Fuel Cells for the Future At a time when energy resources are fast depleting, Fuel Cells raise new hopes, as research in the futuristic technology gathers momentum. Simply said Fuel cells convert the chemical energy of fuels directly into electricity. It could come in handy for power generation, transportation using hydrogen as fuel, and
SPOT LIGHT in powering electronic instruments like Laptops and Mobile phones replacing the lithium batteries. Fuel cell technology is yet to translate into commercial reality.
Save Fuel 4 Don’t keep engine running at traffic signals 4 Maintain steady speed 4 Do not shift gears needlessly Fuel cell technology has the potential. 4 Use only microprocessor- controller air In June 2010, a hydrogen powered car conditioners. was driven around for 250 miles during Save Power demonstration. A fuel powered motor 4 Defrost your refrigerators regularly cycle completed 320 miles before refueling. 4 Use motion sensor lighting in passages Auto major like Honda, Toyota and others and garages are all working on Cars powered by fuel 4 Use reverse osmosis technology to cells. A hydrogen powered car could be ten conserve water times costlier than a car with an internal Save Water combustion engine. 4 Harvest rain water for watering gardens 4 Repair dripping Faucets New fuel cell systems, for instance, based 4 Don’t let the water run while rinsing on alkaline conducting membranes are an utensils important area in reducing the total cost of fuel cells and developing new markets besides 4 Work with non-profit organizations towards Natural Resources Management new catalyst and support systems to improve Manage Natural Resources the performance. 4 Create green spaces 4 Keep your surrounding environment clean Climate change is affecting the cultivation 4 Use natural compost for your gardens of tea, with rising temperature reducing 4 Use waste sand or Fly ash or Sand yields and altering the distinctive flavor is dust to make bricks for boundary walls researchers view. We are experiencing a sea and building. change in the climate variation now a days Recycle and Reuse across the planet and agriculture cannot be 4 Recycle aluminum foil an exception . 4 Reuse old bottles and tin cans 4 Use old compact discs to make Well but don’t you think when we refer Christmas tree decorations – door Humans we too are part of it and every little hangers coasters action of ours has contributed to this threat. 4 Transform waste land into a naturalists Now is it not our responsibility to give back delight our little gestures to save our world. Biodiversity connect with nature Droplets of water makes an ocean; well I 4 Do not use products that destroy the guess our small actions are going to be miles balance of nature of hope to our future generations. What 4 Do not take anything except was once considered a good habit has now photographs when you visit forests become a necessary action to give that extra and parks mile in saving our world. 4 Do not leave behind any trash when you visit forests, parks and lakes As a responsible citizen what we can do to 4 Use eco-friendly packaging for lower help in reducing global warming and help green house emissions towards climatic changes? Reduce Waste 4 Use cloth instead of paper towels and Corporate Responsibility napkins 4 Every Company or enterprises must have 4 Make double sided photo copies Climate Change Policy 4 Print on both sides of a paper 4 Cut down executive travel by using Tele- 4 Plant trees as much as possible to address presence which replicates the experience climate change and maintain ecological of a face to face meeting. balance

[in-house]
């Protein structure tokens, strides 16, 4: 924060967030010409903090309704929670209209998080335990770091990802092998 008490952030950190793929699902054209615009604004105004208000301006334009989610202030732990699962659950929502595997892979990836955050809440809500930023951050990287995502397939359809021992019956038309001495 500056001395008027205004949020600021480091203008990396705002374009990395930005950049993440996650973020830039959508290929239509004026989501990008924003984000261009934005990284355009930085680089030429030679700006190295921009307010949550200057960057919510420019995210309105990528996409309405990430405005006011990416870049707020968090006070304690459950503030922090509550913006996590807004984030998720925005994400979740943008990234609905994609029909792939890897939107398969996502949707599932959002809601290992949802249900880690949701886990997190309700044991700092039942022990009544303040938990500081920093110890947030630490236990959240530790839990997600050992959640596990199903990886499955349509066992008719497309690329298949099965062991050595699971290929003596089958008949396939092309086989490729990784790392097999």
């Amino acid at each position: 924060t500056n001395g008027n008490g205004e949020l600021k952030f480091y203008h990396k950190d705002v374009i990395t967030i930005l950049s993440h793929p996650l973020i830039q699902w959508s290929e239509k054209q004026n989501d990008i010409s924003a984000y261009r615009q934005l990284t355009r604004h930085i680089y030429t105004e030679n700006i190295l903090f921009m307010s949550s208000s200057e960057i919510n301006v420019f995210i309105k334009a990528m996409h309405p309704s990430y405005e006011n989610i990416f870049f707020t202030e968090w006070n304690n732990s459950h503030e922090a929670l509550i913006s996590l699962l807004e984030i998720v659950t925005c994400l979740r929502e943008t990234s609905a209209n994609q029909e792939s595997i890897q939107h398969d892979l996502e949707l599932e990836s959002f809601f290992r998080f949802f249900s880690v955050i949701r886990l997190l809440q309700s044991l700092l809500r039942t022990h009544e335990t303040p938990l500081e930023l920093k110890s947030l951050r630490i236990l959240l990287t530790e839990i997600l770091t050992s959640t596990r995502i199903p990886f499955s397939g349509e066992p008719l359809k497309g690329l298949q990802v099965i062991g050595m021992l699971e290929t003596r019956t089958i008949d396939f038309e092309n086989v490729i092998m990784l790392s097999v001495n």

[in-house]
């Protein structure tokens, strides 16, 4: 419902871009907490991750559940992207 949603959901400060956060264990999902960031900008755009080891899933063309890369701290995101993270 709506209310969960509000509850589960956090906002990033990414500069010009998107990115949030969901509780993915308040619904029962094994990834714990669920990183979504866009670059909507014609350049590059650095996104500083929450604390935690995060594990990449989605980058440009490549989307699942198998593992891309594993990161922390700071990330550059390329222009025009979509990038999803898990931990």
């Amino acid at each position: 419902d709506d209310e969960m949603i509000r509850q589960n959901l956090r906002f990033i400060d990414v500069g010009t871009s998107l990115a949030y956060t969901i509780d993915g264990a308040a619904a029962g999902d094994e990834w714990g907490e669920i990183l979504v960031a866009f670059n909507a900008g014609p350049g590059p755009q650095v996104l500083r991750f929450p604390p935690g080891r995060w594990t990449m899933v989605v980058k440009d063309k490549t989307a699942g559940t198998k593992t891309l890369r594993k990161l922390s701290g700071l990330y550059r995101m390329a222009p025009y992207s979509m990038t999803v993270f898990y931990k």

Rejuvenate Nature 4 Protect the forest cover 4 Do not build on forest land 4 Plant more trees Support Green Buildings 4 Install double glazed windows 4 Use roof insulation to reduce heat ingress 4 Maximize green cover on ground, roofs and terraces 4 Develop green batteries which are manufactured with safe chemicals and minimum water loss. They last longer and recyclable Support Green Technologies 4 Encourage business and community leaders to use green technology 4 Make energy efficiency the most important attribute in all purchase decisions 4 Spread energy conservation among the people irrespective of any level across the society Spread Awareness 4 Increase your own awareness about climate change 4 Inform others about climate change through emails, chats, street play, etc. 4 Speak up against wastage of energy and water Conclusion Everyone in the planet of about 6 billion people will have to work hard to preserve the planet and give back to our children in a better condition that we had borrowed. In midst of issues like socio-economic, political and environmental changes and depleting resources, we are worried that environment will affect the basic quality of our life. Therefore, we have a responsibility to create a sustainable world when mankind can live in peace and in harmony. The journey is continuous in taking constructive steps to tackle climate change and reduce Green House Gas (GHG) emission effect. We have a window of seven years to stabilise CO2 at today’s levels if we are to limit our global mean temperature increase to around 2.4 0 C. Any one who says what is the point, why take action- if we start today we can make a difference in the next two to three decades.